Fall Pumpkins

Dear Friends,

After the apples are harvested in late summer comes the epitome of autumn; the ripening of pumpkins. Beautiful, versatile pumpkins of every imaginable size, variety and color even seem to turn mall parking lots into a fall party with scarecrows and dried cornstalks doing the decorating as children scramble to pick out “the biggest one.”

And while children might enjoy such activity, there is great nutritional value to be had in those parking lot pumpkins. Just 1/2 cup of pumpkin, yields 280% (of the RDA) of vitamin A, 4 grams of fiber, and 4% vitamin C, 2% calcium and iron is 8%. Pumpkins are also rich in selenium, potassium and zinc.

But don’t forget about the abundance of phytochemicals (over 18 phytochemicals — unreal!) in pumpkin that make this food a (super!) natural for fighting cancer. That’s not too shabby for a great, big squash.

For those of you with pumpkin intrepidation, don’t worry! You can open a can of pumpkin puree and do just as well. Here’s a few tips and ideas plus three tasty recipes to keep you in pumpkin heaven for the fall:

PUMPKIN TIPS

*Try adding some pumpkin puree to your pancake batter this Saturday. Sprinkle a few walnuts and cinnamon over the top of the syrup and enjoy your fall pancakes!

*Pumpkin bread is a perfect hostess gift anytime during the fall, but is very welcome at Thanksgiving. Make a big batch and freeze them for later giving.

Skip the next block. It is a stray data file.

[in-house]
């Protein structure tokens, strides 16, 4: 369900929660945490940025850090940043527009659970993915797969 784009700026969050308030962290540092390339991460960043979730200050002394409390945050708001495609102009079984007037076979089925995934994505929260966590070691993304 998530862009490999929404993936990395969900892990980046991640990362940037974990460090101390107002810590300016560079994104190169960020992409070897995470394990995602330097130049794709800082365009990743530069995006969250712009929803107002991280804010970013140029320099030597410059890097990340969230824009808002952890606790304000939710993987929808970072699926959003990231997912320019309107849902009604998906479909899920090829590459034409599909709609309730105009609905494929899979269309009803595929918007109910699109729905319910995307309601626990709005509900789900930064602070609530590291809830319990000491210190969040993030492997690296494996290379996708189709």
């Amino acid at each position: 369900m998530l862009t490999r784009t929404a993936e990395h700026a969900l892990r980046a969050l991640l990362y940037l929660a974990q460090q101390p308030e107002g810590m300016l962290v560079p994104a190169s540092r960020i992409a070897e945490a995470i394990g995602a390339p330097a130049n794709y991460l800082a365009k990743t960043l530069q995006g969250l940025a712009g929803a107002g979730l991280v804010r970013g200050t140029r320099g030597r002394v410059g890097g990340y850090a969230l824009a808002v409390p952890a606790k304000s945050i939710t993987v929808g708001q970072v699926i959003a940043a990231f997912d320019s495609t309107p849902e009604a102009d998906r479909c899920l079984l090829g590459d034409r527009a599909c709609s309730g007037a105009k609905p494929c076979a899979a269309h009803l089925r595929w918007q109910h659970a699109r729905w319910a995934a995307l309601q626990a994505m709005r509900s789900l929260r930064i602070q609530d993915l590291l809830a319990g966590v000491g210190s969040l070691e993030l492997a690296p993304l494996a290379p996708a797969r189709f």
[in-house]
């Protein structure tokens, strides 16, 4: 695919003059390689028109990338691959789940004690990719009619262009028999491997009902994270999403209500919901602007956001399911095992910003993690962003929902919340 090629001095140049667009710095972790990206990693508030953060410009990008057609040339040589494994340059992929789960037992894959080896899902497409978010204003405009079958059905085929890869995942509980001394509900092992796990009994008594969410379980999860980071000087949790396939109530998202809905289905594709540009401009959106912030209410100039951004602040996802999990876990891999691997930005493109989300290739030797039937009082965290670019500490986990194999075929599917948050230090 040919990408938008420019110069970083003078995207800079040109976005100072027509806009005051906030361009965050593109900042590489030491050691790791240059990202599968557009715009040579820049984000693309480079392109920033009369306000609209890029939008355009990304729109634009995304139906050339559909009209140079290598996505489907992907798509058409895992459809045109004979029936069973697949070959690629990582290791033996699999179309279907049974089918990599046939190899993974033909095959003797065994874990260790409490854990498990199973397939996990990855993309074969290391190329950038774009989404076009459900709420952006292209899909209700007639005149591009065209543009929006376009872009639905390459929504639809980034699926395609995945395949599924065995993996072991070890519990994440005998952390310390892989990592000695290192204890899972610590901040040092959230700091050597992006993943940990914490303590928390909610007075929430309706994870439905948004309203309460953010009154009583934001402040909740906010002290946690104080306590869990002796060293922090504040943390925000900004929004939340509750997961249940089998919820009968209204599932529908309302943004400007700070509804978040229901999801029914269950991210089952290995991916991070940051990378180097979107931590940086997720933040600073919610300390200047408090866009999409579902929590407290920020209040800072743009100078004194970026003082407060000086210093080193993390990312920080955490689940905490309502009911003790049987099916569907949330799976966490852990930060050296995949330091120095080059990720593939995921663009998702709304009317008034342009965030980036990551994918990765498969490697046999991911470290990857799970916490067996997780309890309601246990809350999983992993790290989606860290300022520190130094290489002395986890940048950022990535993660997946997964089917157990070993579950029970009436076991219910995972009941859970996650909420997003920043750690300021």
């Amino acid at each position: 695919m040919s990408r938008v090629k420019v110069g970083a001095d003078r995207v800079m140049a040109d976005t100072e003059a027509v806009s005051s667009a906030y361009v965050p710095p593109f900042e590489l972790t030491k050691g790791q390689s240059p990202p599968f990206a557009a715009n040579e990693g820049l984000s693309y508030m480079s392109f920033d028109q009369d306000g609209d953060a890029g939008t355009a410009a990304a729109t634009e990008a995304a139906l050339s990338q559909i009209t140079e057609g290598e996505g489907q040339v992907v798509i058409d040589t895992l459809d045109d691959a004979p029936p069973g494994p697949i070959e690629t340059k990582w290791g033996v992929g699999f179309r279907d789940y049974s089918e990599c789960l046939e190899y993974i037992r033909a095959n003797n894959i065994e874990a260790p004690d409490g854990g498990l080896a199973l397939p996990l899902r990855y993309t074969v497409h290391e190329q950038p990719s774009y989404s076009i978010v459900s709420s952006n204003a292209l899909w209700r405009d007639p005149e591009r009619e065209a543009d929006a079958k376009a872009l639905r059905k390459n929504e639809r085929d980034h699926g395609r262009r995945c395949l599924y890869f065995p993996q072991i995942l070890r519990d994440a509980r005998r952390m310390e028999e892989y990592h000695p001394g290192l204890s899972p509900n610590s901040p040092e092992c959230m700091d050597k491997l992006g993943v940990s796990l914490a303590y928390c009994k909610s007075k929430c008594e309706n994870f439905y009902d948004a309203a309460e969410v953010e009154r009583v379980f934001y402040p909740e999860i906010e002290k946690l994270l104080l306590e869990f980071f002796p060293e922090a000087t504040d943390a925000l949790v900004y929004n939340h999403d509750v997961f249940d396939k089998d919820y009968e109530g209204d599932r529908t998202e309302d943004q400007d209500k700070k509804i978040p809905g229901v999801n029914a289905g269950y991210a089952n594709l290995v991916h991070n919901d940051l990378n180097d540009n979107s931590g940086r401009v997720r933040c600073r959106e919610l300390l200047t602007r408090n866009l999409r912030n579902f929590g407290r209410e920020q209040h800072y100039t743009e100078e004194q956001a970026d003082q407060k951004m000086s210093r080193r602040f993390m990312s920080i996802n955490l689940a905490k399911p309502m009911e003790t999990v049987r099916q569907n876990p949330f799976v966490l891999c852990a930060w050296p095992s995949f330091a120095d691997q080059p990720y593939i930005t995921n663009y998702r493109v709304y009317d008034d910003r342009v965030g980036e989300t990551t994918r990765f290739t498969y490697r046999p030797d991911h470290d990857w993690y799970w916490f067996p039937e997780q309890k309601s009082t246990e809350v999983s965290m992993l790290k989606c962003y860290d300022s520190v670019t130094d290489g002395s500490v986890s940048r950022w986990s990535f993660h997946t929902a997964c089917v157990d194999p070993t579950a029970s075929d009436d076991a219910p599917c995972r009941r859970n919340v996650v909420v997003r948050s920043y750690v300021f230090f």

*One summer, I grew a big patch of Sugar Pumpkins (pie pumpkins) and I baked them whole in the oven (removed a rack) till they were soft. Then I removed the pumpkins, let them cool, took out the pumpkin “innards”, took out the seeds and bagged it up in freezer
bags for later cooking. The cooking whole part made my harvesting of the pumpkin easier because the hard outer shell was too difficult to permeate with a knife.

PUMPKIN RECIPES

Honey Pumpkin Pie
~~~~~~~~~~~~~~
Serves 8

1 16-ounce can solid pack pumpkin (or pumpkin puree)
1 cup buttermilk
3/4 cup honey
3 eggs — slightly beaten
2 tablespoons whole wheat pastry flour (sold in health food stores)
1 teaspoon ground cinnamon
1/2 teaspoon ground ginger
1/2 teaspoon vanilla extract
1 Pastry for single 9-inch pie crust (use your favorite recipe)

Combine all ingredients except pastry in large bowl, beat until
well blended. Pour into a pastry-lined, 9-inch pie plate — how
hard is that? 🙂 Bake at 400 degrees for 45 minutes or until a
knife inserted near the center comes out clean.

Maple-Roasted Squash & Pumpkin (adapted from Cooking Light)
~~~~~~~~~~~~~~~~~~~~~~~~~~
Serves 8

3/4 pound acorn squash — cut in half vertically; discard seeds
2 1/2 pounds pumpkin — cut in half vertically; save seeds (recipe
follows)
1/3 cup maple syrup
1 1/2 tablespoons butter– melted
1/4 cup sucanat (sugar substitute, available in health food stores)
teeny bit of salt

Cut each squash and pumpkin half into 8 wedges. Place wedges
in a 13″x9″-inch baking dish, lightly greased. Carefully drizzle
syrup and butter over wedges, and sprinkle with sucanat and a
little bit of salt. Bake at 400 degrees for 45 minutes or until tender
and lightly browned, turning wedges every 15 minutes.

Roasted Pumpkin Seeds
~~~~~~~~~~~~~~~~~~~
1/2 pound raw pumpkin seeds
spray oil (I use a non-aerosol pump — better for you)
salt to taste

Preheat oven to 250. Put the seeds in a bowl, and spray them
with oil. Sprinkle the salt over them, tossing to distribute evenly.
Spread on a baking sheet in one layer and bake until you hear
them popping and they are browned slightly, between 5 and 10
minutes. Cool completely and store in an air-tight container.

Enjoy!

Love,
Leanne Ely, Your Dinner Diva
Saving Your Dinner Since 2001, http://savingdinner.com

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